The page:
It was a bumpy ride. Fights galore. Weevils and gamatox. Assassination plots. But 90-year-old Robert Mugabe has survived it all and is riding high again. And it looks he will have the last laugh.
For more than a decade, the Zimbabwean president has survived the Western onslaught that started with the imposition of sanctions on him and his lieutenants by the European Union and then the United States.
The United States went a step further by starting a surrogate radio station, Studio 7, to take over from the Zimbabwe Broadcasting Corporation.
United States ambassador to Zimbabwe at the time, Joseph Sullivan, even wrote to Washington about The Day after Mugabe in which he envisaged US companies like Boeing, Caterpillar and General Electric getting lucrative business deals to supply Air Zimbabwe with planes, revive Hwange Colliery and resuscitate the National Railways of Zimbabwe.
But one by one Mugabe’s enemies fell by the wayside. United States President George Bush, mastermind of the sanctions, came and went, so did Mugabe’s archenemy Tony Blair of Britain and Australian Prime Minister John Howard.
But Mugabe hangs on, not only to the chagrin of his Western enemies, but also that of his lieutenants who are quietly praying that God takes him.
I have watched everything in awe because way back in 2003 as the Movement for Democratic Change was organising its final push, a prophet from the Zion Christian Church, one of the oldest indigenous but unheralded churches in Zimbabwe, told church followers to leave politics alone because Mugabe was going to outlast his enemies.
Party politics was slowly creeping into the local church leadership, especially in Harare, with some supporting ZANU-PF and others the MDC confusing the people they led.
I was baffled when I heard the news because Zimbabweans were suffering. I could not believe that God would allow this suffering to continue.
Though I was a member of the church, I had my doubts about the prophecy but I wrote about it in September 2003, because deep down I also knew that there had never been any false prophecy in the church.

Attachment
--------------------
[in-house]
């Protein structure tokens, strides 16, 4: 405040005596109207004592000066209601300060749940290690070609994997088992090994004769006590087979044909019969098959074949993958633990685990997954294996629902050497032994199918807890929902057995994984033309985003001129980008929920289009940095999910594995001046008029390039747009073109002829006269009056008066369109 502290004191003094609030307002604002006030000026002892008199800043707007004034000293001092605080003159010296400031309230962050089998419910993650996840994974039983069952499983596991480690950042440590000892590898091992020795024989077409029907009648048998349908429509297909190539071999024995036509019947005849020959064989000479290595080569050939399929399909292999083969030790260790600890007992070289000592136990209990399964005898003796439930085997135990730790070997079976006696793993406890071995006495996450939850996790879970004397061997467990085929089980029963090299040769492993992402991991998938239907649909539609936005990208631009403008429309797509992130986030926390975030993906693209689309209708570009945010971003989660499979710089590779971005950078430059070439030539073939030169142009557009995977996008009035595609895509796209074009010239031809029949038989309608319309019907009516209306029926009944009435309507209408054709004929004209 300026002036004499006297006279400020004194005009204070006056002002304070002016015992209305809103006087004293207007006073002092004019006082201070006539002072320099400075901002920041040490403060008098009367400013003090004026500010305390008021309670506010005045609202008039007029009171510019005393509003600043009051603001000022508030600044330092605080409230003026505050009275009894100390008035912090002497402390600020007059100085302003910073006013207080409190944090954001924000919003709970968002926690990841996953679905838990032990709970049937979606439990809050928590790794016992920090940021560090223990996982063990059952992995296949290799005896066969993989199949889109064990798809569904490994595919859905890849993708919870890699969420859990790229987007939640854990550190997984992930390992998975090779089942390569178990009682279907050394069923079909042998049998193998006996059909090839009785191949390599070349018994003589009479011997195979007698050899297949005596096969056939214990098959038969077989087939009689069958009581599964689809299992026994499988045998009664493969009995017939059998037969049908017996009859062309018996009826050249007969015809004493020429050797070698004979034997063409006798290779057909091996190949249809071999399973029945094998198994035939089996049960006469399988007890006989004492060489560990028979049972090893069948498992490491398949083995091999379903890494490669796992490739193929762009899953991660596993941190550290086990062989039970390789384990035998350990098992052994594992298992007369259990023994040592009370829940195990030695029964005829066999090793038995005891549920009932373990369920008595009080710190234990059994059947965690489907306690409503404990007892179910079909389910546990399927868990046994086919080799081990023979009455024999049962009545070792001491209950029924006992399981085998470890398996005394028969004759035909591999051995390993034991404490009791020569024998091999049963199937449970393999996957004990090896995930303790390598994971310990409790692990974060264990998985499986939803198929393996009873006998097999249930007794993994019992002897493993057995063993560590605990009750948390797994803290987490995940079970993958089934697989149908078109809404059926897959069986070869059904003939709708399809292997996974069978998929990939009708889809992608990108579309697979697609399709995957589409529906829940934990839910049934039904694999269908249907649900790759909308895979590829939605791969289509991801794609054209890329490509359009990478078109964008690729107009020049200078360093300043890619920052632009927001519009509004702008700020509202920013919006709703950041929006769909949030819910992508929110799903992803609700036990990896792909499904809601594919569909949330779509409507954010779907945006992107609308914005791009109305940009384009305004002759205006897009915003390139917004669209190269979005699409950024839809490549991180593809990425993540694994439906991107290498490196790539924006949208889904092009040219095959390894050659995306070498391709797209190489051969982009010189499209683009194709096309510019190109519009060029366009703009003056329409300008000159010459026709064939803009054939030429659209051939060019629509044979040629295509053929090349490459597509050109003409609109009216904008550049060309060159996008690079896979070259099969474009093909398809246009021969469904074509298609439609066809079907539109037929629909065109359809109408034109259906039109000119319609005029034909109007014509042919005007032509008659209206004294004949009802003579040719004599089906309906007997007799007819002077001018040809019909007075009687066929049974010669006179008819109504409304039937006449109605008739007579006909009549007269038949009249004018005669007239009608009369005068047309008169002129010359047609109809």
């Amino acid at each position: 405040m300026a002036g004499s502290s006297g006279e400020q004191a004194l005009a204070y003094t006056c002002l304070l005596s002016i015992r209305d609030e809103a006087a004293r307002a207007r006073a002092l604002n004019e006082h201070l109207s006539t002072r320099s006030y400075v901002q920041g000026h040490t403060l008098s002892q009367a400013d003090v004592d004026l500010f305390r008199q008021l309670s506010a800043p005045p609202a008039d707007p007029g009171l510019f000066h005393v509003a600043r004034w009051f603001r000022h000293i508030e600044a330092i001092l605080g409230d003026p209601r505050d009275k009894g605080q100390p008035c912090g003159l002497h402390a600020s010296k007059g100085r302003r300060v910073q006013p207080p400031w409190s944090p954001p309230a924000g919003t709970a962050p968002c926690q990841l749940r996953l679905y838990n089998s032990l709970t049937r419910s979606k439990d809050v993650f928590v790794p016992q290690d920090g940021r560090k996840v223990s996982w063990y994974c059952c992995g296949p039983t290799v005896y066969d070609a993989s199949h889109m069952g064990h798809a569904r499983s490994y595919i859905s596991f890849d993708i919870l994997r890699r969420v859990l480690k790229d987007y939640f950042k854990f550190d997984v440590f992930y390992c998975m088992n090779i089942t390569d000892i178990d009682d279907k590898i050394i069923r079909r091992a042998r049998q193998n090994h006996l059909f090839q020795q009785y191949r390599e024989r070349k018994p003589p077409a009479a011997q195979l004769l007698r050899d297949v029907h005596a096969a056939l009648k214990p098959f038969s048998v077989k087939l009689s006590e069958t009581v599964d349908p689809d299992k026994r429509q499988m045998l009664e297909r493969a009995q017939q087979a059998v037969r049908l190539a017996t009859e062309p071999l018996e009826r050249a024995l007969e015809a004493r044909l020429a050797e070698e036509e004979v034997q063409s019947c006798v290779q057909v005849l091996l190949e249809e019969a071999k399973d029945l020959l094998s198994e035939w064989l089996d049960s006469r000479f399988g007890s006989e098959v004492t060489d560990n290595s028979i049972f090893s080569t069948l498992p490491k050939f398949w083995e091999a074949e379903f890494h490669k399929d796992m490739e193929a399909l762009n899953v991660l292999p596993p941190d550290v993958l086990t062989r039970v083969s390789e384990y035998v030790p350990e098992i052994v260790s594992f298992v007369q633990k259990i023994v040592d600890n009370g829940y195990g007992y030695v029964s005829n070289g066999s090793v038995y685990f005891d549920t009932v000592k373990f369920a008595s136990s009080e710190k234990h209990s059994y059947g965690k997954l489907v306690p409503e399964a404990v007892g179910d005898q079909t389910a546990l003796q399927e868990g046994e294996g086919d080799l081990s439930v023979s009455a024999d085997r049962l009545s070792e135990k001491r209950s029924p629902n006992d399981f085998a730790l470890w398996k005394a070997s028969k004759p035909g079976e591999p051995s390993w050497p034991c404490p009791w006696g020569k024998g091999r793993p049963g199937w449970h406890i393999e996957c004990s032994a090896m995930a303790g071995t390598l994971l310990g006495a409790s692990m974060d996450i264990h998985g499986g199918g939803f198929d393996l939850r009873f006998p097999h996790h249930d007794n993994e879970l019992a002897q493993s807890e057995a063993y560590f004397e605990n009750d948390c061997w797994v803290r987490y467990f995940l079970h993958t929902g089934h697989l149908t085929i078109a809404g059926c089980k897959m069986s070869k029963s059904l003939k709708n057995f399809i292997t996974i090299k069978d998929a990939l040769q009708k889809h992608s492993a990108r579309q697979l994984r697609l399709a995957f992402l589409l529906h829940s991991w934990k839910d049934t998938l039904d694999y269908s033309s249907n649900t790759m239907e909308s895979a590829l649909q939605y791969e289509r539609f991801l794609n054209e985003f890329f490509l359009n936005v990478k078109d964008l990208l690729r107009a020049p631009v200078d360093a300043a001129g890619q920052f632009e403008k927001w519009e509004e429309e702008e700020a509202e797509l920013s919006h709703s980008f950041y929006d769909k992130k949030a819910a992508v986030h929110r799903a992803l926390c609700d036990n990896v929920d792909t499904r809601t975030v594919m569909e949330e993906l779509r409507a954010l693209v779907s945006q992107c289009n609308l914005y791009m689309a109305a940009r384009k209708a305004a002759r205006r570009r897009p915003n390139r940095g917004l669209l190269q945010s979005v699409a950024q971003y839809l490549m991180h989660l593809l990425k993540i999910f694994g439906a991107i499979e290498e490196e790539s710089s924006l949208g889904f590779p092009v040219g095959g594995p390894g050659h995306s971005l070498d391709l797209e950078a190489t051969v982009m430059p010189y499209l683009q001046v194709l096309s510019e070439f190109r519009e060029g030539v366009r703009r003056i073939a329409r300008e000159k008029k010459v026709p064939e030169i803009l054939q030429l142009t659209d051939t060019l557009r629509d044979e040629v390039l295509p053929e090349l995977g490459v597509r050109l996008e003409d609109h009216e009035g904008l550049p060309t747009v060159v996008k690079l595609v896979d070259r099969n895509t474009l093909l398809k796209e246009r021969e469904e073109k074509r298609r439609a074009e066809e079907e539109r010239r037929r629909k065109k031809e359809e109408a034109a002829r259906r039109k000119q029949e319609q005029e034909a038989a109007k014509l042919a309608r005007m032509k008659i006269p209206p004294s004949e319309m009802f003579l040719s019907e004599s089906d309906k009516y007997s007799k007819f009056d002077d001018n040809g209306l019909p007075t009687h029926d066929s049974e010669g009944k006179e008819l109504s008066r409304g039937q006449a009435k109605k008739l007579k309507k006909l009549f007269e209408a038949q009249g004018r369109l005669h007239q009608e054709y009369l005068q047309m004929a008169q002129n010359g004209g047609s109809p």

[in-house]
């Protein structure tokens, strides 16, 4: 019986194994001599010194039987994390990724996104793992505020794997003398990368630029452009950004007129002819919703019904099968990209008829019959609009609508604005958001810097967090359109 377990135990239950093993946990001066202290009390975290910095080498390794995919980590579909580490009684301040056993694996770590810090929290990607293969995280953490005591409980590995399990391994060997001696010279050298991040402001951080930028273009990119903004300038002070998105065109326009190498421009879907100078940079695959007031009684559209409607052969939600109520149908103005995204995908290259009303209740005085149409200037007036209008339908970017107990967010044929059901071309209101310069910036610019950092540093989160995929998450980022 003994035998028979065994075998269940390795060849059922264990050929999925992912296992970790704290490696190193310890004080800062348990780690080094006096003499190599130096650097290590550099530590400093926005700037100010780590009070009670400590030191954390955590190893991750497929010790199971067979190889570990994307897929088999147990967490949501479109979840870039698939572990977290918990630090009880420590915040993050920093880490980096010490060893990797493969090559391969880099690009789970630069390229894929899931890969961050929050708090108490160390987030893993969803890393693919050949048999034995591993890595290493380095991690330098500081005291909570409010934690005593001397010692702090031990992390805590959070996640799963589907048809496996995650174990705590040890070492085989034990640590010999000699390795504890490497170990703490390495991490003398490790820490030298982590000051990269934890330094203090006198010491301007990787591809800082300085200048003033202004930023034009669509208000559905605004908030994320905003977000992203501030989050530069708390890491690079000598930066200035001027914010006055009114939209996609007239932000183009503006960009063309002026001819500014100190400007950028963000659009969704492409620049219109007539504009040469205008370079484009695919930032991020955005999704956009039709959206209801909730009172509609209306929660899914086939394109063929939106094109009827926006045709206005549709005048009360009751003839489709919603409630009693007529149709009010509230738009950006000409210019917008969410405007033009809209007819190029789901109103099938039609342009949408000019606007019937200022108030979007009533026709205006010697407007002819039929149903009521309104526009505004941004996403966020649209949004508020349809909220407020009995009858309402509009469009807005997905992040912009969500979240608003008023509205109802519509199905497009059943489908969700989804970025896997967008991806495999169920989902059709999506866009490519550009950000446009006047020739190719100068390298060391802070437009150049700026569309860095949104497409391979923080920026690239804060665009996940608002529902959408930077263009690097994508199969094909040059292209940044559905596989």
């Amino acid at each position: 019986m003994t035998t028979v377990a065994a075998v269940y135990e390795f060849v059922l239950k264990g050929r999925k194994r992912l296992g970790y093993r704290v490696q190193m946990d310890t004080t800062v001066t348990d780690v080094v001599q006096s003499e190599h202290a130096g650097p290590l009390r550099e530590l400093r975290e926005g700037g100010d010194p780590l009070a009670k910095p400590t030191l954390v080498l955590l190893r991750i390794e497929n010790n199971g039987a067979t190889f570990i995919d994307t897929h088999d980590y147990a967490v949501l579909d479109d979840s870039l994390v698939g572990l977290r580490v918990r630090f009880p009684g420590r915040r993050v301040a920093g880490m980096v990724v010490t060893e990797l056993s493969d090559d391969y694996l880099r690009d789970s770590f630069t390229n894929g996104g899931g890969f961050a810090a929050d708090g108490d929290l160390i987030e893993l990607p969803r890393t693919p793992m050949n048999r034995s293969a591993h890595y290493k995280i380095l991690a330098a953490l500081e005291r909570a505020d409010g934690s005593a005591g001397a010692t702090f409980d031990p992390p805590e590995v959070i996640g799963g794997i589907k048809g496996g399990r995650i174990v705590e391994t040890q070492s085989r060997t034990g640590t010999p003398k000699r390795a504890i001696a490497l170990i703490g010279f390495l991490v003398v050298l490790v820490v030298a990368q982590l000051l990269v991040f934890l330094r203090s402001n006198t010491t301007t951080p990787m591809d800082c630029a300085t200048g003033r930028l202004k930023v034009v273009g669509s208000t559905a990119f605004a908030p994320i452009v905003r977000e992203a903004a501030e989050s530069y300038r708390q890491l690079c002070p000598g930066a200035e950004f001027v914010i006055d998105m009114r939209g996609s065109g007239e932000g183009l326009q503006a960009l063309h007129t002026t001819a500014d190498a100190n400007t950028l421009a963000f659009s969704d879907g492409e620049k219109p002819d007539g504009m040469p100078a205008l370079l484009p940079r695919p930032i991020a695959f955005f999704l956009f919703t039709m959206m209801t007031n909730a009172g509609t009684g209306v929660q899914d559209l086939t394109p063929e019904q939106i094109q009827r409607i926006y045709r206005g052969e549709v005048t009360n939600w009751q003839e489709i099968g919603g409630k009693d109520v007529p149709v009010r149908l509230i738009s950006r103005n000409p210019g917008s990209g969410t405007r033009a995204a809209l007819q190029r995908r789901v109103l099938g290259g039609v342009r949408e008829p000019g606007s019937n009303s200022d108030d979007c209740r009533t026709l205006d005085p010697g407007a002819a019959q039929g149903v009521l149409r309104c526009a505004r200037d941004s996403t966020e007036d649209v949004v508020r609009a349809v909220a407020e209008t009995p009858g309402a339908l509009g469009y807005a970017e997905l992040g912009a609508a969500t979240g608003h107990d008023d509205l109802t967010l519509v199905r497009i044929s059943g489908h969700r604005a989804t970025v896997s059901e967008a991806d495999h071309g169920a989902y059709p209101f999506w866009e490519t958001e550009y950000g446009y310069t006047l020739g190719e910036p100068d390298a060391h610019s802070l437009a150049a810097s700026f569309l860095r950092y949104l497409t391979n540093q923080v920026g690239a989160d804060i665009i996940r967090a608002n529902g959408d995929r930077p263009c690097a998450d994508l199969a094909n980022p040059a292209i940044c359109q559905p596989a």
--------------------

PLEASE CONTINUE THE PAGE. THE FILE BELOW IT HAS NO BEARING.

The verse: “God is not a man that he should lie” kept ringing in my mind. What was creating doubt was my journalistic instincts. I needed proof, something to back up the prophecy. I wrote the story because I wanted proof if the prophecy turned out to be true because there were too many false prophets coming onto the scene.
For six years, this knowledge pitted my religious beliefs against my journalistic principles. My biggest nightmare was in March 2008 when news spread that Mugabe had been beaten by Morgan Tsvangirai. But I held on to my belief and watched in awe as the tables slowly turned around.
I finally wrote the first story in January 2009, soon after Bush, the last from the big three, had left.
After that, I never looked back. I was totally convinced that the prophecy would be fulfilled and had no doubts at all that Mugabe would triumph in the 2013 elections.
I even ventured to predict that the outcome would probably resemble the 2005 elections and immediately after the elections I wrote a long-form story available from Amazon as an ebook: God, Mugabe and The West.
It details the prophecy, what transpired, and how Mugabe survived the final push, the 2004 congress, the 2007 extra-ordinary congress, and the 2008 elections after he had been beaten by Tsvangirai.
Though the ebook dwells on Mugabe’s survival, the story is essentially about the Zion Christian Church led by Bishop Nehemiah Mutendi.
*Zimbabweans can buy the book with their mastercards and can read it either on their computers, laptops or smartphones.